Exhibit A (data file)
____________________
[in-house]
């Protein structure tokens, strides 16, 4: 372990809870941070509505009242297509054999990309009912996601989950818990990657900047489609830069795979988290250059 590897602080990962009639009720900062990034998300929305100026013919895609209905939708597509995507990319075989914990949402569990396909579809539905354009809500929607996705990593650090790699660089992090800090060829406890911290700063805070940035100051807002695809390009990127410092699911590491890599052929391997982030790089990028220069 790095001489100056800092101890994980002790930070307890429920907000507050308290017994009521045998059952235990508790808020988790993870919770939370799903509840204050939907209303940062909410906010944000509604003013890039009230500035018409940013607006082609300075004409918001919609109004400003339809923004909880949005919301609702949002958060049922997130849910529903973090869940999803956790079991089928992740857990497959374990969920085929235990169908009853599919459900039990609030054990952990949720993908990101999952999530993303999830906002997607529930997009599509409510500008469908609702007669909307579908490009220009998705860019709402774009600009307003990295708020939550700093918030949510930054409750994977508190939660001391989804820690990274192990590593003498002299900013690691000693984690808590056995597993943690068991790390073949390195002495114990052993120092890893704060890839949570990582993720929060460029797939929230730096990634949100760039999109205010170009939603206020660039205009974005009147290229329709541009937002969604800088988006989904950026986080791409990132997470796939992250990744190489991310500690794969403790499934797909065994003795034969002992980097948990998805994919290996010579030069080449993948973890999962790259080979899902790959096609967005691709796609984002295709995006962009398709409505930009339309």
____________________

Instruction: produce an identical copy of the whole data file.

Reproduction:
[in-house]
């Protein structure tokens, strides 16, 4: 372990809870941070509505009242297509054999990309009912996601989950818990990657900047489609830069795979988290250059 590897602080990962009639009720900062990034998300929305100026013919895609209905939708597509995507990319075989914990949402569990396909579809539905354009809500929607996705990593650090790699660089992090800090060829406890911290700063805070940035100051807002695809390009990127410092699911590491890599052929391997982030790089990028220069 790095001489100056800092101890994980002790930070307890429920907000507050308290017994009521045998059952235990508790808020988790993870919770939370799903509840204050939907209303940062909410906010944000509604003013890039009230500035018409940013607006082609300075004409918001919609109004400003339809923004909880949005919301609702949002958060049922997130849910529903973090869940999803956790079991089928992740857990497959374990969920085929235990169908009853599919459900039990609030054990952990949720993908990101999952999530993303999830906002997607529930997009599509409510500008469908609702007669909307579908490009220009998705860019709402774009600009307003990295708020939550700093918030949510930054409750994977508190939660001391989804820690990274192990590593003498002299900013690691000693984690808590056995597993943690068991790390073949390195002495114990052993120092890893704060890839949570990582993720929060460029797939929230730096990634949100760039999109205010170009939603206020660039205009974005009147290229329709541009937002969604800088988006989904950026986080791409990132997470796939992250990744190489991310500690794969403790499934797909065994003795034969002992980097948990998805994919290996010579030069080449993948973890999962790259080979899902790959096609967005691709796609984002295709995006962009398709409505930009339309």